Hurricane Barry has weakened into a tropical depression, with its maximum sustained winds last recorded at 32 mph, according to the National Hurricane Center’s most recent advisory Monday, July 15th. However, people living in the southern U.S. aren’t out of danger quite yet—major flooding may be in store for parts of Louisiana, Mississippi, and Arkansas.
Initial damage reports show several downed trees in Louisiana and Mississippi, and at least two levees in Louisiana reportedly overflowed, according to a report from The Weather Channel. However, New Orleans levees appear to have held. Several utility poles were also toppled, and around 150,000 people were out of power on Sunday morning. Louisiana Governor Jon Bel Edwards confirmed that 90,000 still had no power by Sunday night.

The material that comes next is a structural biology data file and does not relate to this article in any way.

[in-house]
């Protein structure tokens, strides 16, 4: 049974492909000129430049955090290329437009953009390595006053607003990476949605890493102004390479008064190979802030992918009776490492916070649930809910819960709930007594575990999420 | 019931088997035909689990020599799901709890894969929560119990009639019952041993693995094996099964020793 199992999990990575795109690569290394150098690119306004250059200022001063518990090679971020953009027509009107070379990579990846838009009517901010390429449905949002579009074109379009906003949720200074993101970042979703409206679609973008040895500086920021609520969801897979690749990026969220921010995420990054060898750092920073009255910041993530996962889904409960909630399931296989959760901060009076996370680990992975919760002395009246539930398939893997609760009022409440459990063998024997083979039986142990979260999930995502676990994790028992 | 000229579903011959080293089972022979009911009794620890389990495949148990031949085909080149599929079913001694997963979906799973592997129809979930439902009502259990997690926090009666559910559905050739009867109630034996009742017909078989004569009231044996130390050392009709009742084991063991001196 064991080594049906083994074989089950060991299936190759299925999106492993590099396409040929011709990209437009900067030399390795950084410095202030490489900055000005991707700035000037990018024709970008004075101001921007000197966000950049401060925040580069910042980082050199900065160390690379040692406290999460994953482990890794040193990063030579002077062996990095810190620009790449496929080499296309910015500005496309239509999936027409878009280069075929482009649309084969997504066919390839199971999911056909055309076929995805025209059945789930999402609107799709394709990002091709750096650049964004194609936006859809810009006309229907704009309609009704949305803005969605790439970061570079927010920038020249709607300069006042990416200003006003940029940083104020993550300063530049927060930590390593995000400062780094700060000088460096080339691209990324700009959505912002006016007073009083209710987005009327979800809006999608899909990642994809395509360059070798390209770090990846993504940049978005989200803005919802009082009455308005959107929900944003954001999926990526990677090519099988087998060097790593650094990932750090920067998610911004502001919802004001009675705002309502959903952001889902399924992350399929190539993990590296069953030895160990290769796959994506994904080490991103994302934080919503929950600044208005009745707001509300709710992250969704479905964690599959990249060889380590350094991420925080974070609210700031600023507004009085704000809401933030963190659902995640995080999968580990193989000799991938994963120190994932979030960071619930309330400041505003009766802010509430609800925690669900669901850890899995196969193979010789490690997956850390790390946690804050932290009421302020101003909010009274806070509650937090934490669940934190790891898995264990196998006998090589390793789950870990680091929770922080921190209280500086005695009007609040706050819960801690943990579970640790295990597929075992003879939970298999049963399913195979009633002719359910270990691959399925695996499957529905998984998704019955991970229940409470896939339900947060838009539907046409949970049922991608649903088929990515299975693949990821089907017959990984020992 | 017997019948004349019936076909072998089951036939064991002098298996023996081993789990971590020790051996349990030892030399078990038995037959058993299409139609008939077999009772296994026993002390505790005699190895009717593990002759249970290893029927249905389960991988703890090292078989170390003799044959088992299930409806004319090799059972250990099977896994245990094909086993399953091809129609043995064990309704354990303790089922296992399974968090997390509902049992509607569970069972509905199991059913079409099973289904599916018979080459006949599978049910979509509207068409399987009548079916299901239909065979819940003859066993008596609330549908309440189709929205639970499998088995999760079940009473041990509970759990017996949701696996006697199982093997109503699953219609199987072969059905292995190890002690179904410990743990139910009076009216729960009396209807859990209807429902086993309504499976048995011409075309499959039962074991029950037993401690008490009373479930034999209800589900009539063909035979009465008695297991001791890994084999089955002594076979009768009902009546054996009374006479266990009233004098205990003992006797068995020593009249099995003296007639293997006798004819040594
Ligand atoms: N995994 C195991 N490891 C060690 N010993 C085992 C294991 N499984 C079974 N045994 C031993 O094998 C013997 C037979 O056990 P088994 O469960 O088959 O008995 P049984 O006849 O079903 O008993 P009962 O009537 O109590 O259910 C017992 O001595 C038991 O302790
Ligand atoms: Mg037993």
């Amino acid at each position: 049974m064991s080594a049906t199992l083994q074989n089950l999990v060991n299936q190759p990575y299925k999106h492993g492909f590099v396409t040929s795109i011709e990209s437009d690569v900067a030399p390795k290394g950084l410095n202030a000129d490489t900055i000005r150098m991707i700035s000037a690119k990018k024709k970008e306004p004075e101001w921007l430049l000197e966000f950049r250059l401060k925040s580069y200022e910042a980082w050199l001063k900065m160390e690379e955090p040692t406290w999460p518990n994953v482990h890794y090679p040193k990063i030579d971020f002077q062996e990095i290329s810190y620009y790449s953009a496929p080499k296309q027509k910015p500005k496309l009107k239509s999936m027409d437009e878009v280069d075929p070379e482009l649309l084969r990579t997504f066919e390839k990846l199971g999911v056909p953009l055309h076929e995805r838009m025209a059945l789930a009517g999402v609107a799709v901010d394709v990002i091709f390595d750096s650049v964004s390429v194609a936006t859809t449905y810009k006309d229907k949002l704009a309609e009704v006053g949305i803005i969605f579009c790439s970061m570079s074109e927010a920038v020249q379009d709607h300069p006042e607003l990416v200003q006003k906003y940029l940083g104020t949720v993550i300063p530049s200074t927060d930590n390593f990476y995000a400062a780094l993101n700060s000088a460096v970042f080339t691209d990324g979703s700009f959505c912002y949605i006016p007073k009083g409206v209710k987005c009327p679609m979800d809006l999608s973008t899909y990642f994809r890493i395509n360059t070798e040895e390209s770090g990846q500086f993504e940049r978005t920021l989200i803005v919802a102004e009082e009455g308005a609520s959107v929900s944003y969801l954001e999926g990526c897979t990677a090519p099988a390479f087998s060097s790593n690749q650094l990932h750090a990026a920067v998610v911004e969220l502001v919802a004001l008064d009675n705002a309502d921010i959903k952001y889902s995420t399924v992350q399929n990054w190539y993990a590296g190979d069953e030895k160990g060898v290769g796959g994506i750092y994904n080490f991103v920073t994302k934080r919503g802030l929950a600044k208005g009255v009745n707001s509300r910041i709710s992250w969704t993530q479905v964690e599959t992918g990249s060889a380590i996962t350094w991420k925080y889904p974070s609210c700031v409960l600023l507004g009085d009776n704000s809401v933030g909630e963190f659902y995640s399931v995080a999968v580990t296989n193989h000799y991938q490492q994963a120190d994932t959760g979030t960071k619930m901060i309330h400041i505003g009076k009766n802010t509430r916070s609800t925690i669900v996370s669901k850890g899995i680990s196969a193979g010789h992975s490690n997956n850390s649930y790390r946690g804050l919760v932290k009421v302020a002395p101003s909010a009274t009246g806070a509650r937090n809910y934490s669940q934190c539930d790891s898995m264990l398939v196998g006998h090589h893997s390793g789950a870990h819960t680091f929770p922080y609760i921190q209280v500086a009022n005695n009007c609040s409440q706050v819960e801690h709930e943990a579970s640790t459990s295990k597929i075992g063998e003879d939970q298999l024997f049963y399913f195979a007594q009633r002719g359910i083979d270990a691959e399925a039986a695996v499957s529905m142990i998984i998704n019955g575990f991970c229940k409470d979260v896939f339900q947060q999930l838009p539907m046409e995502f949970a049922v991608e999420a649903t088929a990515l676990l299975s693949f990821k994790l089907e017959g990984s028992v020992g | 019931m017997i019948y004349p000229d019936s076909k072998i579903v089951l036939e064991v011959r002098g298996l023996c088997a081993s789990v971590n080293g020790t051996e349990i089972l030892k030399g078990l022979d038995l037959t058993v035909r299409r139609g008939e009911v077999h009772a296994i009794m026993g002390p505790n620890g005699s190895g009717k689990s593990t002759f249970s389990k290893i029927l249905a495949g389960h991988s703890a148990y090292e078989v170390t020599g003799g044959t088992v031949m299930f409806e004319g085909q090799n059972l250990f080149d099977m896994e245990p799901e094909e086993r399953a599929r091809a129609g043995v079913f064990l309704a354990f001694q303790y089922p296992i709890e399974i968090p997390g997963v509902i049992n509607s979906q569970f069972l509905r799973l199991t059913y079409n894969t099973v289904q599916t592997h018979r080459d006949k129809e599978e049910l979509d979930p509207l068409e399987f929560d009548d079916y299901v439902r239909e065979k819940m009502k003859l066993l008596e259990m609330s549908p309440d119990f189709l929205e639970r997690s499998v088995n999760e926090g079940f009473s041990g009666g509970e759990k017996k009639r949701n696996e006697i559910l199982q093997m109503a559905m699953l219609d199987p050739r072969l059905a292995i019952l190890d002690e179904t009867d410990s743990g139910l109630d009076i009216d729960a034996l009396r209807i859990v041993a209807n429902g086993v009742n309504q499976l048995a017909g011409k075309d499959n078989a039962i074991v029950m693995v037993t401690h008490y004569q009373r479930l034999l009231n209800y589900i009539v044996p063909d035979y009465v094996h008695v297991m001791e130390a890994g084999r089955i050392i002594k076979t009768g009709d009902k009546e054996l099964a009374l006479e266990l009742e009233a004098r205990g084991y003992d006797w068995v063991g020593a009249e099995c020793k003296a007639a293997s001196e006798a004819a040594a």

Several thousand soldiers of the Louisiana National Guard were activated and deployed across the state to aid in disaster relief. The soldiers filled sand bags and ensured emergency generators at critical infrastructure points had adequate fuel. On Sunday night, as the storm continued to move northward, Maj. Gen. Glenn H. Curtis, adjutant general of the Louisiana National Guard, told reporters during a press conference he was “rightsizing” his storm deployments.
Coast Guard crews also rescued at least 11 people during the storm.